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I am a non-native speaker.

I would like to express that something happened two years after a character has formed a relationship with a loved one. This is what I wrote:

Two years after I hooked up with Sarah, we went to Paris.

I was suddenly unsure about the phrasing, though, and wonder if this would imply a superficial, mere sexual relationship rather than a love affair.

If so, are there more appropriate alternatives to describe such a relationship?

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    Casual, but not necessarily superficial. – TRomano Jul 22 '15 at 10:36
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Yes, I think so. Not necessarily just sexual, but certainly an informal relationship.

Why not just use the words you use here? "Two years after the start of my relationship with Sarah"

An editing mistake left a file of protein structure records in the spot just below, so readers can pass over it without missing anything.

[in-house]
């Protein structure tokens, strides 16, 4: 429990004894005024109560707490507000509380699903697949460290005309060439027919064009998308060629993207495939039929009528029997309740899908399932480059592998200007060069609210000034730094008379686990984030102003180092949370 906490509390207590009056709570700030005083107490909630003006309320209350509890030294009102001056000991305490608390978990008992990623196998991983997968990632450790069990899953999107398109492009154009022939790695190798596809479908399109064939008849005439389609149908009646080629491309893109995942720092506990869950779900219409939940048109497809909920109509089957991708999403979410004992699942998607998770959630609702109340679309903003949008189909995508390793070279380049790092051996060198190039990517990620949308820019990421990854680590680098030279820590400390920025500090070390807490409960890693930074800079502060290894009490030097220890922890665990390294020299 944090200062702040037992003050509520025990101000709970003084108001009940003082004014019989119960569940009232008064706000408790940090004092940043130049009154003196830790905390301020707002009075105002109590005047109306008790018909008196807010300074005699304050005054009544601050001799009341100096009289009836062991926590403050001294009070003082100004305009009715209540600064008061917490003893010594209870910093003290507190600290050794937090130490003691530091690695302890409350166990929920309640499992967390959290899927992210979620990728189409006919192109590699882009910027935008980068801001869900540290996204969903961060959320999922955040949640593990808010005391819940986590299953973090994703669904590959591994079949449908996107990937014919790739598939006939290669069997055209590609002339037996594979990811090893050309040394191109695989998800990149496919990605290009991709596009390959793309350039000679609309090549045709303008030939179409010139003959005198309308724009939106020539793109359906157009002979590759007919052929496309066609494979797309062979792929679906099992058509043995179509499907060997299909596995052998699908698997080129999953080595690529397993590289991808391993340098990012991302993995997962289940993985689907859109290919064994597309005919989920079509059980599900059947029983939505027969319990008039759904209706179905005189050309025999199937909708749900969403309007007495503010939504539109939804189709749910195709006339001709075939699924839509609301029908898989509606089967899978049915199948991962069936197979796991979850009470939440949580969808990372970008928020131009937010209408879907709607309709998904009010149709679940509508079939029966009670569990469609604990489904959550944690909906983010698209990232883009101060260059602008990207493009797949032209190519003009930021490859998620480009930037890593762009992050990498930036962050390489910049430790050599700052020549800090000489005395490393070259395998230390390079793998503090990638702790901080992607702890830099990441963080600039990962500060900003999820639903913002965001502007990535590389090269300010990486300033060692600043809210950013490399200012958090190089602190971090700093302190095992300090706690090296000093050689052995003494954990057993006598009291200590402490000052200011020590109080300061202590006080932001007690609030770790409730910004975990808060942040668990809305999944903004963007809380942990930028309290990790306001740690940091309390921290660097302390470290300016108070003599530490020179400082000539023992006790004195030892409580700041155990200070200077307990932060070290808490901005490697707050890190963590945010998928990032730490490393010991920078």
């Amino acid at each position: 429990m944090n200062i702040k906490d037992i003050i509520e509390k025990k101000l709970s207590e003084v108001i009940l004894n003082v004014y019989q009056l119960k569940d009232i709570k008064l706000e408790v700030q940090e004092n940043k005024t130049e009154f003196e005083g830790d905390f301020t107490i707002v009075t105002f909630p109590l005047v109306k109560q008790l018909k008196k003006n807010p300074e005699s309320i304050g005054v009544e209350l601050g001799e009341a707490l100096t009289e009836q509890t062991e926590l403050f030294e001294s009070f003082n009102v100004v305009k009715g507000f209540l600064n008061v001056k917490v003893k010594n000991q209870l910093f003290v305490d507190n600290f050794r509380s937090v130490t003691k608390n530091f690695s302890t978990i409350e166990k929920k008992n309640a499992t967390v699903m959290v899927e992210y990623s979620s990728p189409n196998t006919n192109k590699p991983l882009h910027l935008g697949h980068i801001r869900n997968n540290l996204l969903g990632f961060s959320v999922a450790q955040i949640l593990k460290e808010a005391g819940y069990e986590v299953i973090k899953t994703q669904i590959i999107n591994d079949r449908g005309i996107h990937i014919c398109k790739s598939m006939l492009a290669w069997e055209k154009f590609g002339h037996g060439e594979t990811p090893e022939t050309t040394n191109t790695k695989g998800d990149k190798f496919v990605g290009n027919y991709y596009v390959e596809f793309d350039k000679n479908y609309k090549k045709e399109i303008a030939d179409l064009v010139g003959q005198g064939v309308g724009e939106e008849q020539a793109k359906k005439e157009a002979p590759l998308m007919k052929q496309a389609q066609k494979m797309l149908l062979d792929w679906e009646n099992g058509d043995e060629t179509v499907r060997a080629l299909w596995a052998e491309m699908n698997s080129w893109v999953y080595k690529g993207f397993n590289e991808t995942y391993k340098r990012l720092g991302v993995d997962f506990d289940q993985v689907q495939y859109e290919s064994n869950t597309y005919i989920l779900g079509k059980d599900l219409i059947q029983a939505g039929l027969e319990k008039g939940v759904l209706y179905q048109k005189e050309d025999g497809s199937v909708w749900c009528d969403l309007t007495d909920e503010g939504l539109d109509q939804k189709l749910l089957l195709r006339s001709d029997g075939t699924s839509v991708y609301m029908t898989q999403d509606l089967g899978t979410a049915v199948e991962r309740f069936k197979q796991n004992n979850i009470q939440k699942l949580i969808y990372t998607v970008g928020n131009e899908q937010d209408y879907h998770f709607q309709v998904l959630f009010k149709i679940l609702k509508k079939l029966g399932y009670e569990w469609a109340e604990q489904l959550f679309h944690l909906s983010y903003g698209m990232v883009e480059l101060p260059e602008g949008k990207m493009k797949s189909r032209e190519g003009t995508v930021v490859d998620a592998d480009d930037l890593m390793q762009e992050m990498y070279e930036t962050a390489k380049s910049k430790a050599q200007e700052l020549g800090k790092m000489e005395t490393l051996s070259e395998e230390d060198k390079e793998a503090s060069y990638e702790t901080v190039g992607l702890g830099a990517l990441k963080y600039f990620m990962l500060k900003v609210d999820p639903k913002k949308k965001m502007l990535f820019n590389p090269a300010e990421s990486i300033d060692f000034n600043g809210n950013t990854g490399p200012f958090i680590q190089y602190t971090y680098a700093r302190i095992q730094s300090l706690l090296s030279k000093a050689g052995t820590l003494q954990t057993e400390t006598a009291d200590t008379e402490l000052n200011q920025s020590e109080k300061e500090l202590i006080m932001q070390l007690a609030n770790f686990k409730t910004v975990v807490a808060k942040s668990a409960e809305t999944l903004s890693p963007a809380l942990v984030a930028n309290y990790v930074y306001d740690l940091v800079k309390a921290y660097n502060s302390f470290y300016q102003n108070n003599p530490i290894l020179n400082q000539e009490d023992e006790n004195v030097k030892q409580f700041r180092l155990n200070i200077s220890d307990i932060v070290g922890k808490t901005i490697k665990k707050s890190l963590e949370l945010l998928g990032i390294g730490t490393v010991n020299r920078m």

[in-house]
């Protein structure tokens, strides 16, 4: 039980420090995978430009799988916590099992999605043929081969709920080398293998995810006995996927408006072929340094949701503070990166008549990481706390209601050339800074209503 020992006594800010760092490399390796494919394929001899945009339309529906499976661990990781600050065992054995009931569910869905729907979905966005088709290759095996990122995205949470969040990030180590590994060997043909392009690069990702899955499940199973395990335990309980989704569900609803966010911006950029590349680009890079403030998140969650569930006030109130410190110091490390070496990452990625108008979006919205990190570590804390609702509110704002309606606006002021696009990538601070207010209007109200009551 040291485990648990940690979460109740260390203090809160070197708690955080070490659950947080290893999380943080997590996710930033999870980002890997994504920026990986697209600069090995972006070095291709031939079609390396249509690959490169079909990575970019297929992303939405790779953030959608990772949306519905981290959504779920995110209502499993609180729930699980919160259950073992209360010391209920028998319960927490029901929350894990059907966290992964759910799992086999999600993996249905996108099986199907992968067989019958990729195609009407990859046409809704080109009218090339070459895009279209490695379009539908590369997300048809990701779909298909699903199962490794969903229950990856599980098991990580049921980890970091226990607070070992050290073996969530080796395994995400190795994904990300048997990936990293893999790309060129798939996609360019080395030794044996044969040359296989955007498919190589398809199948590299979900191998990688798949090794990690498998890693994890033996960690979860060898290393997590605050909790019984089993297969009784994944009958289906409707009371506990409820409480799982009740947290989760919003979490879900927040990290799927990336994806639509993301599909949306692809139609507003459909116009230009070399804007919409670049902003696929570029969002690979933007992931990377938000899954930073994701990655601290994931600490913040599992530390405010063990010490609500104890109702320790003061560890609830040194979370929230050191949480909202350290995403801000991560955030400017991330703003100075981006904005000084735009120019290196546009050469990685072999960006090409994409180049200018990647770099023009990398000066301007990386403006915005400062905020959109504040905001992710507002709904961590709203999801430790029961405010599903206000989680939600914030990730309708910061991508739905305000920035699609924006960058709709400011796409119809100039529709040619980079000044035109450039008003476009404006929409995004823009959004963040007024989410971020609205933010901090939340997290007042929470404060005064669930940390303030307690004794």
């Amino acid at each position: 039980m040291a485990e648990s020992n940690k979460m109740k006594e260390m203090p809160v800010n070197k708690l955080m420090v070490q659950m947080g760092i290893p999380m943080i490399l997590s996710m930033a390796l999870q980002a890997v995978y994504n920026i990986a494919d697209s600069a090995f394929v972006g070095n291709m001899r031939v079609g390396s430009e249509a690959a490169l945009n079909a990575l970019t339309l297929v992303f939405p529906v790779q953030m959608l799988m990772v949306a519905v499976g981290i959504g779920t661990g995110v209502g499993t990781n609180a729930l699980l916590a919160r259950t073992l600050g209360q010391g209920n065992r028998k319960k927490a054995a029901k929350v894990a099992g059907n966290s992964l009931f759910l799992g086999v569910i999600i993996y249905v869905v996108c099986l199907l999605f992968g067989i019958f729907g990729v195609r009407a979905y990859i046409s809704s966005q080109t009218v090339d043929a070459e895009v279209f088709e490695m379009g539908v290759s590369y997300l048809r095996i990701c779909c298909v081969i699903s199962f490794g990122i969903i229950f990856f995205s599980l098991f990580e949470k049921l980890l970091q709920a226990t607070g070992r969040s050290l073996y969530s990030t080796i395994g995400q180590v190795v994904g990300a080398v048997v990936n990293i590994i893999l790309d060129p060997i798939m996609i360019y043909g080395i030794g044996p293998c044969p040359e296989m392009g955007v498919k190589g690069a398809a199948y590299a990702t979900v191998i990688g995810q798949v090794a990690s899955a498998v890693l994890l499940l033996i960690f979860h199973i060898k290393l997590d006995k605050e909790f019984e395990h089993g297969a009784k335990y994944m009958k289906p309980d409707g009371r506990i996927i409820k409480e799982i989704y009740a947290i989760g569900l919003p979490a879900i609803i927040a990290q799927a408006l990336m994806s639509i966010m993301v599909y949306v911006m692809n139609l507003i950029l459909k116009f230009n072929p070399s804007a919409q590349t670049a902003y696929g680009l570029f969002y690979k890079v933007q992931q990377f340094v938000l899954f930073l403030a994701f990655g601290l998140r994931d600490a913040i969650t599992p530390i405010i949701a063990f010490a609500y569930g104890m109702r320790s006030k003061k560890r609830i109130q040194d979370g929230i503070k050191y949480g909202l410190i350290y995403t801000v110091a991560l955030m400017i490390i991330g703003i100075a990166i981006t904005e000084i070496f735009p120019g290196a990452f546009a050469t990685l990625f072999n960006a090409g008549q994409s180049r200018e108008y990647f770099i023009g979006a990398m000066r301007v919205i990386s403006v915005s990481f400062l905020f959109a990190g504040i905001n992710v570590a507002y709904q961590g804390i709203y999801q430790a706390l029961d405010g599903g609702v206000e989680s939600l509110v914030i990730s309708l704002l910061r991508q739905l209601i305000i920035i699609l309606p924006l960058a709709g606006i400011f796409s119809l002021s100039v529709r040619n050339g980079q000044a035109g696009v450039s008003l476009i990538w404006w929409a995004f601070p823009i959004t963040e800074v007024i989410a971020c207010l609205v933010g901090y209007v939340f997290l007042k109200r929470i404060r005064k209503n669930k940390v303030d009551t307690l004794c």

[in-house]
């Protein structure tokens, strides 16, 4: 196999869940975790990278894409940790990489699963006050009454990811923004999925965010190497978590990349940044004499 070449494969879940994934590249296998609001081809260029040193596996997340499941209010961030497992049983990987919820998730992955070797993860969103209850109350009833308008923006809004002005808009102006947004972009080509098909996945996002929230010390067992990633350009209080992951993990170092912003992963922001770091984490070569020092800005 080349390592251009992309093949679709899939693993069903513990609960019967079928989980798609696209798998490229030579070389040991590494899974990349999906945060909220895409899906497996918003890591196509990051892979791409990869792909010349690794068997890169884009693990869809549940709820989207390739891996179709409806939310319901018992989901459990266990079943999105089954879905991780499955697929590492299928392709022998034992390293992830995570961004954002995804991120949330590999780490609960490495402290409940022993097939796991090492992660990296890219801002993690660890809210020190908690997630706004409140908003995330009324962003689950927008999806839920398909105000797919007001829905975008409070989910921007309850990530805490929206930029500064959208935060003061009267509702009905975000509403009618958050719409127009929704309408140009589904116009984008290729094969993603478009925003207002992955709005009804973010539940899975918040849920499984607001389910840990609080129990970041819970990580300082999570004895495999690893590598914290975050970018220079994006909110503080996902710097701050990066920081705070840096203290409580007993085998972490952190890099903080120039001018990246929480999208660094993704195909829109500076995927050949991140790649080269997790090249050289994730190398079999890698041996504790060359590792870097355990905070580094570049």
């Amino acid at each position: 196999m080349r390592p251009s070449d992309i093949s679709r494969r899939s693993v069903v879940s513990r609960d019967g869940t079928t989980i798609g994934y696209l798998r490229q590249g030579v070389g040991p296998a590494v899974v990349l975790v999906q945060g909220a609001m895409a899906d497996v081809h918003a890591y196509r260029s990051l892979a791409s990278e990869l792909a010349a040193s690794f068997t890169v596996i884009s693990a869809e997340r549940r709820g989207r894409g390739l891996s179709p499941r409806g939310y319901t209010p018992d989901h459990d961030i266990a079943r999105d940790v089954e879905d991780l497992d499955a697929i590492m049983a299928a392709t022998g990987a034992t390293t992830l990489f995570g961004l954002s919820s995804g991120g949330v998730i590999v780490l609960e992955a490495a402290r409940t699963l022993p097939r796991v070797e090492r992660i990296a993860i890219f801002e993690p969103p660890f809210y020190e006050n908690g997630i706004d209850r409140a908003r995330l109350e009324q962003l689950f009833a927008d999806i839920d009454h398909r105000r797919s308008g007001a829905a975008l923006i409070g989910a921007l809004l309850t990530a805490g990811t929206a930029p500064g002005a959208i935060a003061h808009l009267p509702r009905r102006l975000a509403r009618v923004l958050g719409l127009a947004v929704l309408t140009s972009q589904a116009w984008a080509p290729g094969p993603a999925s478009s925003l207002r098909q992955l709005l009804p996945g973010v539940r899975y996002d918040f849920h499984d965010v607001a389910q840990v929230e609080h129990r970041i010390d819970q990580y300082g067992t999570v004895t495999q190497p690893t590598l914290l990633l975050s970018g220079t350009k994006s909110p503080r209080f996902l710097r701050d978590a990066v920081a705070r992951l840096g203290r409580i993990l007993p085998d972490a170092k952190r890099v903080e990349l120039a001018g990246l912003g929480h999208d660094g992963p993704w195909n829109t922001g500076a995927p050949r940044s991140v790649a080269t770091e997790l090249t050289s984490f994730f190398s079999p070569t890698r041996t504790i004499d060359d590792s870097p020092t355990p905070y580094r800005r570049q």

• I actually thought about doing so, but it sounds a little to formal for me. I would like to retain a laid-back writing style – Wottensprels Jul 22 '15 at 10:24
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    Yes, on first mention, one ought to describe the relationship more precisely. Once the reader is aware of what is going on, one can be more informal. – WS2 Jul 22 '15 at 10:24
  • As OP uses the term, hooked up works well, the term doesn't address the quality or quantity of the relationship, but is only a reference to its initiation point, as Clare puts it, the start, hooked up is merely a casual, hip manner of speaking which seems to meet the OP's desire for a laid-back style of expression. – user98990 Jul 22 '15 at 11:10
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    If you want to suggest a more permanent relationship but keep the phrasing informal, you could use "got together" — Two years after Sarah and I got together, we went to Paris – anotherdave Jul 22 '15 at 11:26
  • @Sprottenwels great pun though... laid-back. As for me I would say it’s only in more recent time the sexual only meaning. I haven’t checked etymology but I suspect it is although maybe it was for a time the casual sex meaning beforehand. I have however in recent years including this year heard it in the non sexual way too. – Pryftan Mar 11 '18 at 22:40

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